It’s International Men’s Health Week 11-17 June. The focus this year is on diabetes and why men are more at risk of developing this than women. Here Dr Scott, an experienced GP at our private Shenfield practice, looks at type 2 diabetes in more detail and explains what you can do to decrease your risk.
What is diabetes?
Diabetes is a serious disease which prevents the body from keeping sugar levels within a healthy range. This is due to a problem with a hormone called insulin, which normally works to regulate sugar levels. The result, high levels of sugar in the blood stream.
There are two types of diabetes: Type 1 and Type 2.
Type 1 diabetes is an autoimmune condition where the body destroys cells in the pancreas which produce insulin, it is usually diagnosed in children of young adults.
Type 2 diabetes is associated with being overweight and is usually diagnosed in people over the age of 40. It is more common that type 1 diabetes and accounts for 90% of cases of diabetes. In type 2 diabetes either the body stops making enough insulin or becomes less sensitive to the effect of the insulin it makes.
What is the scale of the diabetes problem?
In 2017 there were 3.7 million people with diabetes in the UK and this is predicted to rise to 5 million by 2025. It is estimated that 1 in 10 men will develop diabetes.
That diabetes is the focus of 2018 International Men’s Heath Week demonstrates the seriousness of this global health issue and the facts are impossible to ignore.
Men are more likely to get diabetes. More likely to suffer complications. More likely to face amputation as a result of diabetes. More likely to die from diabetes. Much more needs to be done. One man in 10 now has diabetes and in middle-aged men the disease is expected to increase sharply in frequency over the next 20 years.
Find out more and join the campaign #MHW2018
What are the symptoms of diabetes?
Diabetes causes symptoms such as fatigue, unintended weight loss, needing to pass urine a lot, feeling very thirsty and frequent infections. If left untreated or uncontrolled for a long period of time, high sugar levels in the blood can lead to damage to the small blood vessels (capillaries). This can lead to problems at the back of the eyes, causing blindness; in the heart, causing heart disease; in the kidneys; and around the nerves, causing numbness.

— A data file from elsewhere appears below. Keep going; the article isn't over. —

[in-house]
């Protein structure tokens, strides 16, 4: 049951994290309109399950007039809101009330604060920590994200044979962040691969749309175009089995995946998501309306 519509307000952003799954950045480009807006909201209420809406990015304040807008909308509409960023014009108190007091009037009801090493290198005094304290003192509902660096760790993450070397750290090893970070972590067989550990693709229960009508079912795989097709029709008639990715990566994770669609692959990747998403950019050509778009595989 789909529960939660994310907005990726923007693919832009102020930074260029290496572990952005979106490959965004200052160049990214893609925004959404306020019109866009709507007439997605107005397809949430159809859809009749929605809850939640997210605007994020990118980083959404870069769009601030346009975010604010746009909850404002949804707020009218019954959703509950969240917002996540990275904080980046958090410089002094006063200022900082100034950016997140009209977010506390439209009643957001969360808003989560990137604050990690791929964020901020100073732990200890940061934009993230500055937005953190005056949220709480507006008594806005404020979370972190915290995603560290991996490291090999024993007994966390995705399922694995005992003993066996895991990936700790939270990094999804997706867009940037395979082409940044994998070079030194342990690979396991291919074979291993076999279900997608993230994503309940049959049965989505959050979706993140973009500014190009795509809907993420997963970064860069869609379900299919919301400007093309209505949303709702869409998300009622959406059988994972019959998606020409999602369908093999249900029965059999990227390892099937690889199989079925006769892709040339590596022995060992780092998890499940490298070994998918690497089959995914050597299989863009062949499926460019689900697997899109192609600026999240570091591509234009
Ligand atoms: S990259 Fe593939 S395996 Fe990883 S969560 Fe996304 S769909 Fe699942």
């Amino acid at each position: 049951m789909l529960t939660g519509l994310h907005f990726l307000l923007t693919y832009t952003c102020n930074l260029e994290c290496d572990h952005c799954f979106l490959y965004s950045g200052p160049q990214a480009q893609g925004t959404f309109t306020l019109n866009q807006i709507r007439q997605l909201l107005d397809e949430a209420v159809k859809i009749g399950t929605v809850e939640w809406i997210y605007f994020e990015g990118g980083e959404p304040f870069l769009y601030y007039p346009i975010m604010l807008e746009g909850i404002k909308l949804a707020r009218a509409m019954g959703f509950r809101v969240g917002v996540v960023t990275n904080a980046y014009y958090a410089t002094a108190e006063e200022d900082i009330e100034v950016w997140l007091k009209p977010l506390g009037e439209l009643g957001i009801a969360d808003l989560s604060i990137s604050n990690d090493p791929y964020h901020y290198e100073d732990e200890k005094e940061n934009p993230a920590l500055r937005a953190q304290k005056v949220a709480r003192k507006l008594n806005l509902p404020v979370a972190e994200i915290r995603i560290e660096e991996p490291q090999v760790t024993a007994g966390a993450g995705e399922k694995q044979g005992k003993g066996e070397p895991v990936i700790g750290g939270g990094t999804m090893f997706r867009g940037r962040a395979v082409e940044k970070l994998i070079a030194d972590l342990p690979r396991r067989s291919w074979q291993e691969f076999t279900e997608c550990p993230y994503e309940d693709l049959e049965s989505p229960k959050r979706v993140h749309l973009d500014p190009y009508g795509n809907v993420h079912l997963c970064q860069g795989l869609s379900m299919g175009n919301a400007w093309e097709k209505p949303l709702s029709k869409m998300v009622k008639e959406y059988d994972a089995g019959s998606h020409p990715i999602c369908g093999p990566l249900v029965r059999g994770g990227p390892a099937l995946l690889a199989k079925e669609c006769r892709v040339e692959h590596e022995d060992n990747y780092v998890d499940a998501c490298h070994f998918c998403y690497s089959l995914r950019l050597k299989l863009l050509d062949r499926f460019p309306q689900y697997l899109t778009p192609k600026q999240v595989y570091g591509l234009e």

Diabetes also puts you at greater risk of having other problems such as high blood pressure, stroke, high cholesterol and heart attacks.
How can diabetes be treated?
Type 1 diabetes is treated with injections of insulin and a healthy diet.
Type 2 diabetes can be improved by weight loss if you are overweight and diet to keep sugar levels low. If this approach fails to result in satisfactory diabetic control there are medications to treat type 2 diabetes including tablets and also injections.
What are the risk factors for developing type 2 diabetes?
- Obesity (having a body mass index – BMI of over 30) is thought to account for 80-85% of the risk of developing type 2 diabetes.
- Having a close relative with diabetes such as a parent, brother or sister.
- Some racial groups are at greater risk of developing diabetes such as people of South Asian, Chinese, African Caribbean or Black African origin.